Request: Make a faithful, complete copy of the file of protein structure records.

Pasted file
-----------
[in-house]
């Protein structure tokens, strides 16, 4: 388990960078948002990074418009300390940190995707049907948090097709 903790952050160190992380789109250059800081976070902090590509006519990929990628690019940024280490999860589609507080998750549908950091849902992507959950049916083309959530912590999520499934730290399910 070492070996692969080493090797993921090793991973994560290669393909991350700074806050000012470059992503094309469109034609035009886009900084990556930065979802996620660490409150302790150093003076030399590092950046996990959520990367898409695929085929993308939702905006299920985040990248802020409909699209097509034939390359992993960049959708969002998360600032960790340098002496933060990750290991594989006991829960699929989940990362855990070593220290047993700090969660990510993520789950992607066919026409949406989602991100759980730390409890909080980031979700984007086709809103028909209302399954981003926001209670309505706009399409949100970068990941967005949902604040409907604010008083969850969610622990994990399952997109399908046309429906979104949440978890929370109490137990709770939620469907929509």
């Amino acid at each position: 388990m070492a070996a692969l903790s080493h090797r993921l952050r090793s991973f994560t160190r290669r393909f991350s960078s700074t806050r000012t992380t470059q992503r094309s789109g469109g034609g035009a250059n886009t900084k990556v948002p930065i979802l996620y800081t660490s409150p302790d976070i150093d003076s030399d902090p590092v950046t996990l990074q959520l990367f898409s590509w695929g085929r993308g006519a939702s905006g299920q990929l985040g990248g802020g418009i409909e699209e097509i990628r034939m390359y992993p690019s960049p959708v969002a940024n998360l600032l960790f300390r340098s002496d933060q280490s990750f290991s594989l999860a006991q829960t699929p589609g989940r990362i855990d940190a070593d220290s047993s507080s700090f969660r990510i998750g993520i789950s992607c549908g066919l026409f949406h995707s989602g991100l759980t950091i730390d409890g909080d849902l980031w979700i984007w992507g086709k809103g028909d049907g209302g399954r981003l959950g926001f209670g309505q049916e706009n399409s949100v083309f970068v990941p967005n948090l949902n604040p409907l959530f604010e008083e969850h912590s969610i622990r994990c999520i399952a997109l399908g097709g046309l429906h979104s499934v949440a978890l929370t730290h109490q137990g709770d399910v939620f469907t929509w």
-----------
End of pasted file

[in-house]
């Protein structure tokens, strides 16, 4: 388990960078948002990074418009300390940190995707049907948090097709 903790952050160190992380789109250059800081976070902090590509006519990929990628690019940024280490999860589609507080998750549908950091849902992507959950049916083309959530912590999520499934730290399910 070492070996692969080493090797993921090793991973994560290669393909991350700074806050000012470059992503094309469109034609035009886009900084990556930065979802996620660490409150302790150093003076030399590092950046996990959520990367898409695929085929993308939702905006299920985040990248802020409909699209097509034939390359992993960049959708969002998360600032960790340098002496933060990750290991594989006991829960699929989940990362855990070593220290047993700090969660990510993520789950992607066919026409949406989602991100759980730390409890909080980031979700984007086709809103028909209302399954981003926001209670309505706009399409949100970068990941967005949902604040409907604010008083969850969610622990994990399952997109399908046309429906979104949440978890929370109490137990709770939620469907929509």
């Amino acid at each position: 388990m070492a070996a692969l903790s080493h090797r993921l952050r090793s991973f994560t160190r290669r393909f991350s960078s700074t806050r000012t992380t470059q992503r094309s789109g469109g034609g035009a250059n886009t900084k990556v948002p930065i979802l996620y800081t660490s409150p302790d976070i150093d003076s030399d902090p590092v950046t996990l990074q959520l990367f898409s590509w695929g085929r993308g006519a939702s905006g299920q990929l985040g990248g802020g418009i409909e699209e097509i990628r034939m390359y992993p690019s960049p959708v969002a940024n998360l600032l960790f300390r340098s002496d933060q280490s990750f290991s594989l999860a006991q829960t699929p589609g989940r990362i855990d940190a070593d220290s047993s507080s700090f969660r990510i998750g993520i789950s992607c549908g066919l026409f949406h995707s989602g991100l759980t950091i730390d409890g909080d849902l980031w979700i984007w992507g086709k809103g028909d049907g209302g399954r981003l959950g926001f209670g309505q049916e706009n399409s949100v083309f970068v990941p967005n948090l949902n604040p409907l959530f604010e008083e969850h912590s969610i622990r994990c999520i399952a997109l399908g097709g046309l429906h979104s499934v949440a978890l929370t730290h109490q137990g709770d399910v939620f469907t929509w």